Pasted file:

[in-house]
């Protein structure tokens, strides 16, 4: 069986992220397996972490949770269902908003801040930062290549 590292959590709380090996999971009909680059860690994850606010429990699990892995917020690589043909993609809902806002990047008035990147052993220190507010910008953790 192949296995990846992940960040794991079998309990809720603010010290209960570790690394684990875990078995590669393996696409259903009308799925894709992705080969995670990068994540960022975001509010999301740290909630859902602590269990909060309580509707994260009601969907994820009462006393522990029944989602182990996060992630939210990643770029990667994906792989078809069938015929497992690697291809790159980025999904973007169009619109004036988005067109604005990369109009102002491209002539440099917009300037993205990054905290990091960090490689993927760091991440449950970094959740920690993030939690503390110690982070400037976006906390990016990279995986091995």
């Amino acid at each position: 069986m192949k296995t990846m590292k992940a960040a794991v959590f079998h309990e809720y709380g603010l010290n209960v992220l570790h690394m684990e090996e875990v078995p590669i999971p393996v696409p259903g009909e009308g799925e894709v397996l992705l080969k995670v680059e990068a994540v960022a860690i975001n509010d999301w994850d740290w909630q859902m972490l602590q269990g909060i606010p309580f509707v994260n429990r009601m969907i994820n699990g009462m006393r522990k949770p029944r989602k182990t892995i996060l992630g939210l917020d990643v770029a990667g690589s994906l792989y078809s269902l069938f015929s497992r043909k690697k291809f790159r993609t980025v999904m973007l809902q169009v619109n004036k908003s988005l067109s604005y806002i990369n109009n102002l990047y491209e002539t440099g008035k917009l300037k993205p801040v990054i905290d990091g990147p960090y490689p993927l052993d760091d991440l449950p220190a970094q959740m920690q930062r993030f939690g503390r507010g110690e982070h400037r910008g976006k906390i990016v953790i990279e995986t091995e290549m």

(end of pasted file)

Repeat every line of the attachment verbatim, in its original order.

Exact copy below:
[in-house]
């Protein structure tokens, strides 16, 4: 069986992220397996972490949770269902908003801040930062290549 590292959590709380090996999971009909680059860690994850606010429990699990892995917020690589043909993609809902806002990047008035990147052993220190507010910008953790 192949296995990846992940960040794991079998309990809720603010010290209960570790690394684990875990078995590669393996696409259903009308799925894709992705080969995670990068994540960022975001509010999301740290909630859902602590269990909060309580509707994260009601969907994820009462006393522990029944989602182990996060992630939210990643770029990667994906792989078809069938015929497992690697291809790159980025999904973007169009619109004036988005067109604005990369109009102002491209002539440099917009300037993205990054905290990091960090490689993927760091991440449950970094959740920690993030939690503390110690982070400037976006906390990016990279995986091995």
């Amino acid at each position: 069986m192949k296995t990846m590292k992940a960040a794991v959590f079998h309990e809720y709380g603010l010290n209960v992220l570790h690394m684990e090996e875990v078995p590669i999971p393996v696409p259903g009909e009308g799925e894709v397996l992705l080969k995670v680059e990068a994540v960022a860690i975001n509010d999301w994850d740290w909630q859902m972490l602590q269990g909060i606010p309580f509707v994260n429990r009601m969907i994820n699990g009462m006393r522990k949770p029944r989602k182990t892995i996060l992630g939210l917020d990643v770029a990667g690589s994906l792989y078809s269902l069938f015929s497992r043909k690697k291809f790159r993609t980025v999904m973007l809902q169009v619109n004036k908003s988005l067109s604005y806002i990369n109009n102002l990047y491209e002539t440099g008035k917009l300037k993205p801040v990054i905290d990091g990147p960090y490689p993927l052993d760091d991440l449950p220190a970094q959740m920690q930062r993030f939690g503390r507010g110690e982070h400037r910008g976006k906390i990016v953790i990279e995986t091995e290549m």